When my son was small, I feared a fever. My original reaction to this invader of my small child’s body was worry, speaking with my husband in hushed, tense voices. Our concern was surely felt by my son, who picked up that something was “wrong” with him.
Fortunately, I read some alternative health articles, talked with our health practitioner, and I discussed this with other parents. I learned the benefits of a fever and my approach changed.
When a child has a fever, many parents end the discomfort as soon as possible. It is so hard to see our children in pain. The first reaction is to use medication to try to lower the fever and help the child feel better. Attack the enemy and make him go away.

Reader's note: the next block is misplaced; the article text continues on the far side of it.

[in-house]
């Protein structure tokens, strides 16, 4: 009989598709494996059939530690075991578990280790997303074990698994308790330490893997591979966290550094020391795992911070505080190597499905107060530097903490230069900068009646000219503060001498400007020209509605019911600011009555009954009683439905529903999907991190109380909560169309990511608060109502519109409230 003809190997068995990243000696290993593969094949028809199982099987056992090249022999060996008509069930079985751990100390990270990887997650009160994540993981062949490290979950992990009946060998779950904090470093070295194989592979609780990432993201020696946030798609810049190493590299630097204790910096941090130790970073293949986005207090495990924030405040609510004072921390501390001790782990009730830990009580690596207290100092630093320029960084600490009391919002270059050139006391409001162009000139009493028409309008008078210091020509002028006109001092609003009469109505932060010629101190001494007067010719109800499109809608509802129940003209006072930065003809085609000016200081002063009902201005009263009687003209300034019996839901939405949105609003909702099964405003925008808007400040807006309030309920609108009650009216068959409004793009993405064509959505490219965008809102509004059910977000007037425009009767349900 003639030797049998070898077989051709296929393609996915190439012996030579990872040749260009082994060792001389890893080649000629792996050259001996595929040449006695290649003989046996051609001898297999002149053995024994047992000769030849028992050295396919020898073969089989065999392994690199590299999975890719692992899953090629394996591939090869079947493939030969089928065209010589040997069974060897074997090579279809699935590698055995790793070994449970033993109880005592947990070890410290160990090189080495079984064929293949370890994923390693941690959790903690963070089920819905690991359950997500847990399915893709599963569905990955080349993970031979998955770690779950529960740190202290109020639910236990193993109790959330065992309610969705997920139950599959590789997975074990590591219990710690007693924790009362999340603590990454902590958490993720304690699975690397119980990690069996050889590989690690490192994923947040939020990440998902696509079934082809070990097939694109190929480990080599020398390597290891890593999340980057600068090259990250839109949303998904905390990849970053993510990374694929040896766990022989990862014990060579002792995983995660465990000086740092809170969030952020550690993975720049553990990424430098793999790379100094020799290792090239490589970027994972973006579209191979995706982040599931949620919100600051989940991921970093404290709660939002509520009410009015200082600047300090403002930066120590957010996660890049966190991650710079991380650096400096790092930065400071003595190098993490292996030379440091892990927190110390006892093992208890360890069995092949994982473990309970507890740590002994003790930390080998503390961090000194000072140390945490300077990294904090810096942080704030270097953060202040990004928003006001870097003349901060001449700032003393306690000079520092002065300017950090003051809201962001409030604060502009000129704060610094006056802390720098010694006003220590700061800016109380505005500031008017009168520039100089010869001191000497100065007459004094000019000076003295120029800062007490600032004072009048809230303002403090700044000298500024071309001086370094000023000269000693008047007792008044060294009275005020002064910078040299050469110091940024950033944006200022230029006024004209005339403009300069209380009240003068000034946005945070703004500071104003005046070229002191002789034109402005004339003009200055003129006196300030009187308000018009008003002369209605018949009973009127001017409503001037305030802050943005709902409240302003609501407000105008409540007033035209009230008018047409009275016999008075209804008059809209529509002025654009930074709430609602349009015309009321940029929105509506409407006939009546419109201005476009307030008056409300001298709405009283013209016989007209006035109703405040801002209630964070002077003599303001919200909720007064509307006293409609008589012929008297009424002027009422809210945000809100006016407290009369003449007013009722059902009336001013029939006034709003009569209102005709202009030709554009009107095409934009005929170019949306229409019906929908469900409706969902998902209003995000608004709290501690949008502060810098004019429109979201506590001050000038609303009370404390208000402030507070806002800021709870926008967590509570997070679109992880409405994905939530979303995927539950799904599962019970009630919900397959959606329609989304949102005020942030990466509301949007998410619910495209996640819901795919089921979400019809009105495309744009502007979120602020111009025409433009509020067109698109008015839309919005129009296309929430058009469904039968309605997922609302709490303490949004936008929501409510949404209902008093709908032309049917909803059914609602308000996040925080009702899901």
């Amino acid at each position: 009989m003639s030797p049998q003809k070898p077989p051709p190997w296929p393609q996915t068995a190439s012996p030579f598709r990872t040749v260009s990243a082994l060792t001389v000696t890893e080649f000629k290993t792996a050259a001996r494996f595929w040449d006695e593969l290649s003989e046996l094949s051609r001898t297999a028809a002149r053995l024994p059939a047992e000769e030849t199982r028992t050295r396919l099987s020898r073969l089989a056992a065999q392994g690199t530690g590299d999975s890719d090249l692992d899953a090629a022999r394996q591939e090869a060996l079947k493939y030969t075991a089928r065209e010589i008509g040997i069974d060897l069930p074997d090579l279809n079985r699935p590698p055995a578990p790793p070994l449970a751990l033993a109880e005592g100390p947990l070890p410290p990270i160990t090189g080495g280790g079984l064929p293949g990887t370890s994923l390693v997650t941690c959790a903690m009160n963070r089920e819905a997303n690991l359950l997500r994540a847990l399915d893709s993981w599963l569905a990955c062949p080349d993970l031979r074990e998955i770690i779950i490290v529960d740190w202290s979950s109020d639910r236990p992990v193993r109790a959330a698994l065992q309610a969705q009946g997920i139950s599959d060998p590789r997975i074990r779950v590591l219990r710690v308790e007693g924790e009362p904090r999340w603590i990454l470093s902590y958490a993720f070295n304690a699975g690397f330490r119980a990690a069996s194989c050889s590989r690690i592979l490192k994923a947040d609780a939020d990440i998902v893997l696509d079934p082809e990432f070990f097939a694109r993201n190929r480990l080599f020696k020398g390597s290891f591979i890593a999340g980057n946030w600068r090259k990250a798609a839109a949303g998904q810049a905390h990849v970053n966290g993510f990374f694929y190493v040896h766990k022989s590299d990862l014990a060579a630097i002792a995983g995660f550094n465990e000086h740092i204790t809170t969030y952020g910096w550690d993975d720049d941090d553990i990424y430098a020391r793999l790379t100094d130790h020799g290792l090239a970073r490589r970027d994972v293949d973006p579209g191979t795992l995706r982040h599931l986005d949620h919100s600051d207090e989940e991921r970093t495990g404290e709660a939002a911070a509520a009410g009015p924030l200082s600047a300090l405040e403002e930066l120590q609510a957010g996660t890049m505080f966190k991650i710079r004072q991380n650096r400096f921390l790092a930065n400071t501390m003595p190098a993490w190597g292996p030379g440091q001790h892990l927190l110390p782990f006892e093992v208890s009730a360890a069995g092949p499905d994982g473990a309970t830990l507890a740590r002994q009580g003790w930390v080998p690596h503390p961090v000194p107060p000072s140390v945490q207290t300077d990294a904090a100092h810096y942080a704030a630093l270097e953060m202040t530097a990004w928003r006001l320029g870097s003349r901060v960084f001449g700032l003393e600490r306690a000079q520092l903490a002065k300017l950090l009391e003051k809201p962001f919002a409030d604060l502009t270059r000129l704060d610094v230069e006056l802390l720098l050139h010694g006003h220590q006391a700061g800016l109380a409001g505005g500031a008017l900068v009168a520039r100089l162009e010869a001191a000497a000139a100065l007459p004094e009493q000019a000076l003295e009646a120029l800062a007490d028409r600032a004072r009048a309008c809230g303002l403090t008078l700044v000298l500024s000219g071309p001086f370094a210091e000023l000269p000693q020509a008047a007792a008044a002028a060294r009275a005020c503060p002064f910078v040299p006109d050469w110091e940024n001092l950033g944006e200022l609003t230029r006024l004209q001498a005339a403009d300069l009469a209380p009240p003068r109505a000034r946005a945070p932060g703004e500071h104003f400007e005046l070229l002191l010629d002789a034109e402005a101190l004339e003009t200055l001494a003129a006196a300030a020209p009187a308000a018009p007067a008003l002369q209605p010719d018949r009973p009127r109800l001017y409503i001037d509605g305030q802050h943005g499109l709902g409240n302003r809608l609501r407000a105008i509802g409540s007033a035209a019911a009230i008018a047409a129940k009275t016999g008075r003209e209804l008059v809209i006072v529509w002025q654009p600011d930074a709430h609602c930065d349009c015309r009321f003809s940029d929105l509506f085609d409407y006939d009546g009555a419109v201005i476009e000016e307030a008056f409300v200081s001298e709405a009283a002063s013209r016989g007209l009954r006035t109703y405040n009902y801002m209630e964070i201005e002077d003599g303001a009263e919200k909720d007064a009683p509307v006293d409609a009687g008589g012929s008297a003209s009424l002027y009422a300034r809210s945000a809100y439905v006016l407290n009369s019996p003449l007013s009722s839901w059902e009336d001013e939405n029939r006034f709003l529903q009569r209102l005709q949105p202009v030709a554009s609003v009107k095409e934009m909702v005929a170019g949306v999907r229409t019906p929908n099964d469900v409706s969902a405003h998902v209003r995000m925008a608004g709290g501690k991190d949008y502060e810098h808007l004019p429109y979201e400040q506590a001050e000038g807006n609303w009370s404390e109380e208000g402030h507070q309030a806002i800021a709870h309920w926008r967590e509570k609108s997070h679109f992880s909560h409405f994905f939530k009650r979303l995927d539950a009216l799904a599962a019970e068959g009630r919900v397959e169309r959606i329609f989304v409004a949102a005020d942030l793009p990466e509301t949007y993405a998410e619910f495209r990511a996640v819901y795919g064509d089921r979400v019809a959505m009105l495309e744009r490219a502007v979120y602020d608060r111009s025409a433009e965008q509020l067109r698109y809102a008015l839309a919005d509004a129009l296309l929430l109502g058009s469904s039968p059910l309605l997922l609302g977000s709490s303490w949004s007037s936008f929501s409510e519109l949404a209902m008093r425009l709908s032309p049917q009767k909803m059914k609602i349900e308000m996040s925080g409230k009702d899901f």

Yet, what if we reframed our thoughts about a fever? You may already know that a fever is good for the body. This is the body’s way of fighting infection and provides an opportunity to strengthen the immune system. The down-time allows parent and child to grow closer. Often after a fever it is common to notice a developmental spurt, perhaps in terms of behaviour or cognitive growth.
We began to refer to my son’s fever as Mr. Fever, a friend who had come to visit to help him get better. Then we incorporated the following to aid the fever in doing its job:
- Peaceful rest in a quiet environment
- Keep the whole body warm—distribute the warmth so all body parts are the same temperature
- Natural fibres with 3 layers on top, 2 on the bottom
- Wool socks
- Warm liquids
- Avoid harder to digest foods like protein and fats. We usually do the BRAT diet: banana, rice, apple, toast.
Mr. Fever has truly become our friend. I am less stressed when I welcome a fever. My calm attitude informs my son. He understands that this is his body’s way of being smart.